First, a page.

Thayil experiments boldly with conventional rhyme and rhythmic patterns and alters the forms to emphasise the scope for structural freedom in poetry. In masterly instances of inter-generic hybridity, he casts many of his ghazals in the mould of sonnets and infuses the sonnet with ghazal-like passion. The sonnet “Ghazal,” echoes a classical ghazal in the lamentation of separation from love and the underlying tender yearning for the warmth of love. The subjectivityof the experiences and the musicality of alternate lines ending in the selfsame word render a lyrical aspect to the ghazal-sonnet:

When you leave you’ll take what I remember of love.

Summer will feel like the December of love.

From forest fire to flicker in a matter of weeks,

What will be left but an ember of love? (1-4)

In the sonnet “Malayalam’s Ghazal,” which replicates the structural form of “Ghazal,” the poet rues the loss of the native tongue in a humorously self-deprecating tone:

When you’ve been too long in the rooms of English,

Open your windows to the fresh air of Malayalam.

Visitors are welcome in The School of Lost Tongues.

Someone’s endowed a high chair in Malayalam.

I greet you my ancestors, O scholars and linguists.

My father who recites Baudelaire in Malayalam.

Jeet, such drama with the scraps you know.

Write a couplet, if you dare, in Malayalam. (7-14)

The ghazal poet typically “presents himself as a solitary sufferer, sustained by brief flashes of ecstasy, defined by his desperate longing for some transcendent object of desire. This object of desire may be human (female or male), divine, abstract, or ambiguous; its defining trait is its inaccessibility. Naturally such a subjective, introspective, deeply emotional poetic stance is well suited to lyric poetry” (Faruqi and Pritchett 111). Many of Thayil’s ghazals manifest the self-reflexivity typical of the lyric. Thepatternof rhythmproduced through a studied and seemingly artificial repetition of a single wordcaptures the tedium,tone and tenor of contemporary existence.In “Blue Ghazal,” the word ‘tonight’ strikes a beat like a pounding on the distressed soul. This poem captures an emotional nadir of the poet, a painful moment of self-doubt and loathing:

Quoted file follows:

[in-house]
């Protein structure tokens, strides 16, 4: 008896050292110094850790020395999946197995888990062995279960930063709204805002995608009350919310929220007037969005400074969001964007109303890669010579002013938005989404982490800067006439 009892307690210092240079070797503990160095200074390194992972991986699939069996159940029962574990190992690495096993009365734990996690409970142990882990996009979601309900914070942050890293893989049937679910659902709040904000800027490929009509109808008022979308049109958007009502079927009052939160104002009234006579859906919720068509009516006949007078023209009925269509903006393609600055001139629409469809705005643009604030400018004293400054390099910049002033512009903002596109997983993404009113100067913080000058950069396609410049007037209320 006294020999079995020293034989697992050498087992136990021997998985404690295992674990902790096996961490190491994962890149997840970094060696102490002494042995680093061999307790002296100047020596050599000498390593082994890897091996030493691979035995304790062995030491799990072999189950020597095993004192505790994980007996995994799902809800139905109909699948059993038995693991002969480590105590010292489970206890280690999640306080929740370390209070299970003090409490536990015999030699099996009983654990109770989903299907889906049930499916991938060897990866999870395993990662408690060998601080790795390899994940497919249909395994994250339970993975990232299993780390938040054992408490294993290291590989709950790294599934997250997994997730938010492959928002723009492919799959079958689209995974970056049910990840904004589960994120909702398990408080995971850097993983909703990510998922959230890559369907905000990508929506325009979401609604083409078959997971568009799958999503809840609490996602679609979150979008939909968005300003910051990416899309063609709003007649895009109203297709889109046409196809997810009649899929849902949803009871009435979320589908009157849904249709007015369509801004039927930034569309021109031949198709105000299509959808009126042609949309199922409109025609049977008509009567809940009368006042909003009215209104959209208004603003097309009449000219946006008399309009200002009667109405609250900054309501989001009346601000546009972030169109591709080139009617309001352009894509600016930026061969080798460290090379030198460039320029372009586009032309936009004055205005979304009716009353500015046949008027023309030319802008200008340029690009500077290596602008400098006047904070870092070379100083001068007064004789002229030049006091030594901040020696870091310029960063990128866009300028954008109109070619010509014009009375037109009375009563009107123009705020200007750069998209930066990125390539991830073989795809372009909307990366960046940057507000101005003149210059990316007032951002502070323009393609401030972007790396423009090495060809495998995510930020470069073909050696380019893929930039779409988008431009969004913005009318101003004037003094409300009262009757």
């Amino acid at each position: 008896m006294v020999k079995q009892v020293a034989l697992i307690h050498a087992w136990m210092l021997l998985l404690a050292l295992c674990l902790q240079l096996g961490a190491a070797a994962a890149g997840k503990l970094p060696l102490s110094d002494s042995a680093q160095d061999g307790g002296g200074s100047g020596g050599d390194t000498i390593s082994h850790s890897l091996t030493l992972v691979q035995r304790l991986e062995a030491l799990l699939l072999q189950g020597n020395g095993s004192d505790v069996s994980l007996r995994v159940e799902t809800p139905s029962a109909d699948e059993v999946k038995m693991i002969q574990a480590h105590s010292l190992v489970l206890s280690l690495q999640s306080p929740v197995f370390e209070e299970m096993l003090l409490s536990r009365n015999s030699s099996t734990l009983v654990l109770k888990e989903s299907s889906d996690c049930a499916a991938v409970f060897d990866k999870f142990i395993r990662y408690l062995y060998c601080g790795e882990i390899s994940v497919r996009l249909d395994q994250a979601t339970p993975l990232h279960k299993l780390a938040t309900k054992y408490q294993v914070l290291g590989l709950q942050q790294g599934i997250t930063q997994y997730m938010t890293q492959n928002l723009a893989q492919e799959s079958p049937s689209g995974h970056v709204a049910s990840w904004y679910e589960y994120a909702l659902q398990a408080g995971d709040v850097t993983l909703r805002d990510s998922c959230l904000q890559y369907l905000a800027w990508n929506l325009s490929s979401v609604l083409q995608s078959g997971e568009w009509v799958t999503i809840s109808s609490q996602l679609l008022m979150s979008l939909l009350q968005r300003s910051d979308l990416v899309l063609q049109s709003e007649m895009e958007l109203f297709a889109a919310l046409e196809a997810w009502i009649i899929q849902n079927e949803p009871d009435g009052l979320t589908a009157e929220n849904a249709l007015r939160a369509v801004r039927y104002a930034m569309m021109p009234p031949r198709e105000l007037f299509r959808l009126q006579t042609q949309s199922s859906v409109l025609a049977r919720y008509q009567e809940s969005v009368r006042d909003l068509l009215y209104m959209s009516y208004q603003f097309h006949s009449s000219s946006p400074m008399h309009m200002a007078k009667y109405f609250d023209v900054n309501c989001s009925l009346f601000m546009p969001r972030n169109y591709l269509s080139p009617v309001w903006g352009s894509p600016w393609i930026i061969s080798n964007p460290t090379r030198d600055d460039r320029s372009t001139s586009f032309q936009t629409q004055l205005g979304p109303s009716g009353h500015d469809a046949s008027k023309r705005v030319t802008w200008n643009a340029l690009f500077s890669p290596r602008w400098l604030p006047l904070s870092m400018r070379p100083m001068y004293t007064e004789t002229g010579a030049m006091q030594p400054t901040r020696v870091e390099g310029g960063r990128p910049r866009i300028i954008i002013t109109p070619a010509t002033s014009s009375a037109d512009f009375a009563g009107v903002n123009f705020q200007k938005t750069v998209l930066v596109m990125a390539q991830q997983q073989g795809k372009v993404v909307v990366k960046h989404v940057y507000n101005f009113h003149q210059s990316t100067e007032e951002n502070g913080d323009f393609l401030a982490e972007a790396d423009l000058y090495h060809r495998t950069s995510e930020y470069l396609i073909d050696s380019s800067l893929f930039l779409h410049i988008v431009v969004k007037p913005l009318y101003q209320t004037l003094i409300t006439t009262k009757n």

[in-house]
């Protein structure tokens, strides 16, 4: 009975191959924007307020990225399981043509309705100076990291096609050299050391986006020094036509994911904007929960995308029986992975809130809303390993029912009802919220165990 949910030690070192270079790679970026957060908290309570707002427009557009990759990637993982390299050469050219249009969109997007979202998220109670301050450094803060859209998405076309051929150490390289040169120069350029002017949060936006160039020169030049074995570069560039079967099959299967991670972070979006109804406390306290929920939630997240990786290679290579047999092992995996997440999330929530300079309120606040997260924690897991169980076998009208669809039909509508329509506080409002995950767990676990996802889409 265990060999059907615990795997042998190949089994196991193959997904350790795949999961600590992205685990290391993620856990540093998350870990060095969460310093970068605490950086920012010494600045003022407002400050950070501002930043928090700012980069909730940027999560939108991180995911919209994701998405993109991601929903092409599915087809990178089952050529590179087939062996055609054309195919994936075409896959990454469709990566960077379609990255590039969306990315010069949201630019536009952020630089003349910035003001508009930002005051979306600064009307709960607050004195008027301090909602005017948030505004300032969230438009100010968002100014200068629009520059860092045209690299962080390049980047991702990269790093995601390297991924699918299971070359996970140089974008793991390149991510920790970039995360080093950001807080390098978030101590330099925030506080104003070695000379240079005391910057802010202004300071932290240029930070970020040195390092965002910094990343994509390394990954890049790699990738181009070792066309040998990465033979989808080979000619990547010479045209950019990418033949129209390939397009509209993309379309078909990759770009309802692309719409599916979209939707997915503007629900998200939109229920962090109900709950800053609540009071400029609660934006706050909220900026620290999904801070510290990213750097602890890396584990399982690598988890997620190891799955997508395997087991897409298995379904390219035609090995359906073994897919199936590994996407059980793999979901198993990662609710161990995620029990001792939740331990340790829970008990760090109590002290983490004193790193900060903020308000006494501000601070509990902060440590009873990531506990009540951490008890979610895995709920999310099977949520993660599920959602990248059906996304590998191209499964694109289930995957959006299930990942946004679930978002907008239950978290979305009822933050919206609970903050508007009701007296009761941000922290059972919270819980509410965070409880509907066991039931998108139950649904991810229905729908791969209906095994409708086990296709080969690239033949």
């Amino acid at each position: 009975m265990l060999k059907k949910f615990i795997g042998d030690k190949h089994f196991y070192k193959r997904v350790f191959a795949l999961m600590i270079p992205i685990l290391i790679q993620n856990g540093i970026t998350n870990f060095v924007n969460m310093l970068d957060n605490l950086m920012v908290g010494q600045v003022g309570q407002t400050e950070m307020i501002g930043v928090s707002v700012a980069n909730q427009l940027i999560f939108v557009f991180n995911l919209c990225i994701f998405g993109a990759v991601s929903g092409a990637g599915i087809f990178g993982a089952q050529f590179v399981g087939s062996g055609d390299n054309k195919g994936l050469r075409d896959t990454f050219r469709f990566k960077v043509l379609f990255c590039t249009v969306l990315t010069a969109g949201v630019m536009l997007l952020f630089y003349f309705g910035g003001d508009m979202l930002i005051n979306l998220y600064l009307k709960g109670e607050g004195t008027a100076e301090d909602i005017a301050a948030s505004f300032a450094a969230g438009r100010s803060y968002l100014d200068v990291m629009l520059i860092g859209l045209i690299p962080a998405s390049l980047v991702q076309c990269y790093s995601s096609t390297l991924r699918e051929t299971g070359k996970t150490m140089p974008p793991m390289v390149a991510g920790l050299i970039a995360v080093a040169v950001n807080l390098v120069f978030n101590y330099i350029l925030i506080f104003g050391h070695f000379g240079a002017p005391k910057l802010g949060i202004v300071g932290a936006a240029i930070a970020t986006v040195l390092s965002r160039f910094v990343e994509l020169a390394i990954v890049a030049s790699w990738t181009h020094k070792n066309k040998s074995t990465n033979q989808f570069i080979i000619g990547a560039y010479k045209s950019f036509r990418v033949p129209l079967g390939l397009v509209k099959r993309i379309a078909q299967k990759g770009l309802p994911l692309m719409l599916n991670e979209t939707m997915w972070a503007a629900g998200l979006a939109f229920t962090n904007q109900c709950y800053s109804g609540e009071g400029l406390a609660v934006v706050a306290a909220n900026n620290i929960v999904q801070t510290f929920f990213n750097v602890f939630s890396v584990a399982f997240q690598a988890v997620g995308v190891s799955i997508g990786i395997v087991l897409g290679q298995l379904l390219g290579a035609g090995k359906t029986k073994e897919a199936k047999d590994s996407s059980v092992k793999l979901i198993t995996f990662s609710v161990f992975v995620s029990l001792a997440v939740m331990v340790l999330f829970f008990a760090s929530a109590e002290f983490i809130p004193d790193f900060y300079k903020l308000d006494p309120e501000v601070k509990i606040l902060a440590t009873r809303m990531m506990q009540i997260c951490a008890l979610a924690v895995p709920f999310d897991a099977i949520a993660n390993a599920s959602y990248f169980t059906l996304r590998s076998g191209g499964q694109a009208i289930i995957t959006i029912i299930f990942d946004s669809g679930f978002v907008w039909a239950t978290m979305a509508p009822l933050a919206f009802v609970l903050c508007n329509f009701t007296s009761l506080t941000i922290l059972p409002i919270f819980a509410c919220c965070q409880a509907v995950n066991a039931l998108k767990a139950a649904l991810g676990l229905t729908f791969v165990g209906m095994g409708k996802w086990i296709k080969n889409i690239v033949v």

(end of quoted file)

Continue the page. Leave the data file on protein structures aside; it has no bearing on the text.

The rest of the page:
Give up your pen—you won’t make a rhyme tonight.

The moon’s cursed. Words are unsublime tonight.

Nobody’s to blame, the note said nothing more.

I’m nobody; my love’s not worth a dime tonight.

Self-loathing, thy proper name is poverty—

Broken moon, of broken blue and white china,

Only you are less hopeful than I’m tonight.

Jeet, why are you hungry when your bowl is full?(1-4, 11, 15-17)

Sara Lodge writes, “The sonnet was a form framed for self-reflexive meditation on the constraints and pleasures of form itself” (533). Accordingly, many sonnets treat the sonnet form or the sonneteer himself as the central thematic focal point. This motif is evident in Thayil’s poetry too. In “The Sonneteer,” the poet qualifies himself as ‘famous;’yet there is a playful irony in the portrayal of his success:

I was famous, I won the Hawthornden prize.

Girls flashed me. One said, ‘You’re the poet, right?

What a godawful waste it would be, otherwise.’

I told her my talents would not last the night,

and it was a waste, you bet, any which way.

She said, ‘Poetry boy, I don’t give a damn.

I’ve got time to kill, make a sonnet for moi.’

‘She hawks her beauty in the night,’ I began,

and stopped, unable to motor my mouth. (1-9)

In keeping withthemany improvisations and crossing of boundaries that define Thayil’s poetry, the theme typical of the ghazal is reiterated in a sonnet. “Separation’s Sonnet,” which is ghazal-like in sentiment, encapsulates the pangs of separation. The poet pines for what is lost through a trigger of associative memories:

What are you doing, what improvised thing?

In a borrowed room your cell phone rings,

each ring measures the floor, the rungs

of your dream. Holding, I ask how you sing,

and for whom. To imagine the bed you’re in,

the vertiginous smile that will break him,

the man whose roses bleed at your window.

To want is to wait, as I do in the place I know,

my breathing loud and single as the room,

its smell of spider dust and old perfume.

Each small thing lasts longer than the shiver

that is life. I fix the remembered instant:

you on your feet, singing, shaking a river

of salt from our shared overheating skin. (1-14)